But it happens that means of education in all of these directions,
except that of decoration, are easily available. A woman can become a
member of a kindergarten association, and get from books and study the
result of scientific knowledge of child-life and training. She can find
means to study the ethics of her relations to her kind and become an
effective philanthropist, or join the league for political education and
acquire a more or less enlightened understanding of politics; but who is
to formulate for her the science of beauty, to teach her how to make the
interior aspect of her home perfect in its adaptation to her
circumstances, and as harmonious in colour and arrangement as a song
without words? She feels that these conditions create a mental
atmosphere serene and yet inspiring, and that such surroundings are as
much her birthright and that of her children as food and clothing of a
grade belonging to their circumstances, but how is it to be compassed?
Most women ask themselves this question, and fail to understand that it
is as much of a marvel when a woman without training or experience
creates a good interior as a whole, as if an amateur in music should
compose an opera. It is not at all impossible for a woman of good
taste--and it must be remembered that this word means an educated or
cultivated power of selection--to secure harmonious or happily
contrasted colour in a room, and to select beautiful things in the way
of furniture and belongings; but what is to save her from the thousand
and one mistakes possible to inexperience in this combination of things
which make lasting enjoyment and appropriate perfection in a house? How
can she know which rooms will be benefited by sombre or sunny tints, and
which exposure will give full sway to her favourite colour or colours?
How can she have learned the reliability or want of reliability in
certain materials or processes used in decoration, or the rules of
treatment which will modify a low and dark room and make it seem light
and airy, or "bring down" too high a ceiling and widen narrow walls so
as to apparently correct disproportion? These things are the results of
laws which she has never studied--laws of compensation and relation,
which belong exclusively to the world of colour, and unfortunately they
are not so well formulated that they can be committed to memory like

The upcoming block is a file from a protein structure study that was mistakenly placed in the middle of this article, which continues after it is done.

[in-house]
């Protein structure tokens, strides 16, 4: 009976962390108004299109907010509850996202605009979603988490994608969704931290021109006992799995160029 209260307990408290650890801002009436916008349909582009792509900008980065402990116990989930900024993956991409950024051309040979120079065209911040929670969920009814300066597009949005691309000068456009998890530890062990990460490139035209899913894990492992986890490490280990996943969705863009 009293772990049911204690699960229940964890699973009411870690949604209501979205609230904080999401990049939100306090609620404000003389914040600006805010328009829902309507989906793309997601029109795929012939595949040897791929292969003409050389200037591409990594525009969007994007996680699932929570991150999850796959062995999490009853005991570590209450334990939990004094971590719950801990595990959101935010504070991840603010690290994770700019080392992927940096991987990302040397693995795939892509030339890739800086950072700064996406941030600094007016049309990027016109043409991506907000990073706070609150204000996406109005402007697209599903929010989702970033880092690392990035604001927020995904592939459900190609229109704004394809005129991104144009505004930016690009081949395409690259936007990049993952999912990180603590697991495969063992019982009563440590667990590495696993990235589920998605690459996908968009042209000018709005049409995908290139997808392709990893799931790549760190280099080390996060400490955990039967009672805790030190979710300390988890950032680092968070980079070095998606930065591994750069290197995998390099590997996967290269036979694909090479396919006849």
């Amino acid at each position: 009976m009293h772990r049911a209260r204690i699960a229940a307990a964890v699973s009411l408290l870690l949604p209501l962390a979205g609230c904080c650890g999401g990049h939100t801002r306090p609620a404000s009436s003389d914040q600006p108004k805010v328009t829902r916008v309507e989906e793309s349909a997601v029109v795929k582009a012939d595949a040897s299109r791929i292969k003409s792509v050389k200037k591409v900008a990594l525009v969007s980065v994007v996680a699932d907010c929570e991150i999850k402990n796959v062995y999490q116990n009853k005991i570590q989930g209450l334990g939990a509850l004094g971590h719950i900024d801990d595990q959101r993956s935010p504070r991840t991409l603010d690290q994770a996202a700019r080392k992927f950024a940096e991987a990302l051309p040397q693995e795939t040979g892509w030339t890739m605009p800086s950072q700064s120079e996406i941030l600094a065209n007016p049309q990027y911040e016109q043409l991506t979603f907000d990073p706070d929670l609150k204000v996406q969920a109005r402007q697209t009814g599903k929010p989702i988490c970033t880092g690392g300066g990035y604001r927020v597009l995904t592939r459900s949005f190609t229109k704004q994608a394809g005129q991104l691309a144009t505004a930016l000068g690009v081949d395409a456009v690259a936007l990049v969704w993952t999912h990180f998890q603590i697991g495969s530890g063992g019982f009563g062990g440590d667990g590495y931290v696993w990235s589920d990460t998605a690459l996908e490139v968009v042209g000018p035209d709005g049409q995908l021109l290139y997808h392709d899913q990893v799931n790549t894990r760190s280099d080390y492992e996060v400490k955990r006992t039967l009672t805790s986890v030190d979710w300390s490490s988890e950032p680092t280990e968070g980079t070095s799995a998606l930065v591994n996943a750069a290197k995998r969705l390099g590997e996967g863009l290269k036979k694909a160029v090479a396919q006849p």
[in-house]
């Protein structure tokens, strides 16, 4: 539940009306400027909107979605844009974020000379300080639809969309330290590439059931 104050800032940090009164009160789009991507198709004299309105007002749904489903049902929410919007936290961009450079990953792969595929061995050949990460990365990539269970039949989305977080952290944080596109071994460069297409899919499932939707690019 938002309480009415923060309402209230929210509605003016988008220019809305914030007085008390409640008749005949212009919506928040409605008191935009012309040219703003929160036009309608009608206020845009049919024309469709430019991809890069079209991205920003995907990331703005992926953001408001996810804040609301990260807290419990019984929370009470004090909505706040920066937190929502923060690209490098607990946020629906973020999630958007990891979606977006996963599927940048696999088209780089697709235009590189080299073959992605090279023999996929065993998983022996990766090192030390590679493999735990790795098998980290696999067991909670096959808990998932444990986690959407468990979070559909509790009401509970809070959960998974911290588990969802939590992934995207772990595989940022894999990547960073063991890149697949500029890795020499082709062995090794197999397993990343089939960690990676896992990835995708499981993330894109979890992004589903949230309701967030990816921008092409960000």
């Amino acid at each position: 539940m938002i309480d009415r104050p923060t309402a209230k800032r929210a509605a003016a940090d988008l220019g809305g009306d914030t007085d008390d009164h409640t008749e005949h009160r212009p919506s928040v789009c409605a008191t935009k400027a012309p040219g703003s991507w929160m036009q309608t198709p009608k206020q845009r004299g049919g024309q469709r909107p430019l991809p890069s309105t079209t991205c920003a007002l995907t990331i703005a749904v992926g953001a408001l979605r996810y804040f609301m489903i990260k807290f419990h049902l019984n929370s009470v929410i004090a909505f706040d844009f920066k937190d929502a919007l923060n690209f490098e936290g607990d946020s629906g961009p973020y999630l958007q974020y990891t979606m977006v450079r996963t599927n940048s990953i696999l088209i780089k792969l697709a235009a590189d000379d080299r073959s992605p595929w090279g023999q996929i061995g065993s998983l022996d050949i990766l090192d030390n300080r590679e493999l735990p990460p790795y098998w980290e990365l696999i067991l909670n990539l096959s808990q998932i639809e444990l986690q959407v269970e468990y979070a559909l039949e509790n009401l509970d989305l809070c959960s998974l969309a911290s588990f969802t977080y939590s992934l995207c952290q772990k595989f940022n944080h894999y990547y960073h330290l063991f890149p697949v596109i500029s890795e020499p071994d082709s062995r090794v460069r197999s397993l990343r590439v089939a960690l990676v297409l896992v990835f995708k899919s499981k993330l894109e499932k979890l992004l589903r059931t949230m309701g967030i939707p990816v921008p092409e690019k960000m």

rules of grammar; yet all good colour-practice rests upon them as
unquestionably as language rests upon grammatical construction.
Of course one may use colour as one can speak a language, purely by
imitation and memory, but it is not absolutely reliable practice; and
just here comes in the necessity for professional advice.
There are many difficulties in the accomplishment of a perfect
house-interior which few householders have had the time or experience to
cope with, and yet the fact remains that each mistress of a house
believes that unless she vanquishes all difficulties and comes out
triumphantly with colours flying at the housetop and enjoyment and
admiration following her efforts, she has failed in something which she
should have been perfectly able to accomplish. But the obligation is
certainly a forced one. It is the result of the modern awakening to the
effect of many heretofore unrecognized influences in our lives and the
lives and characters of our children. A beautiful home is undoubtedly a
great means of education, and of that best of all education which is
unconscious. To grow up in such a one means a much more complete and
perfect man or woman than would be possible without that particular
But a perfect home is never created all at once and by one person, and
let the anxious house-mistress take comfort in the thought. She should
also remember that it is in the nature of beauty to grow, and that a
well-rounded and beautiful family life adds its quota day by day. Every
book, every sketch or picture--every carefully selected or
characteristic object brought into the home adds to and makes a part of
a beautiful whole, and no house can be absolutely perfect without all
these evidences of family life.
It can be made ready for them, completely and perfectly ready, by
professional skill and knowledge; but if it remained just where the
interior artist or decorator left it, it would have no more of the
sentiment of domesticity than a statue.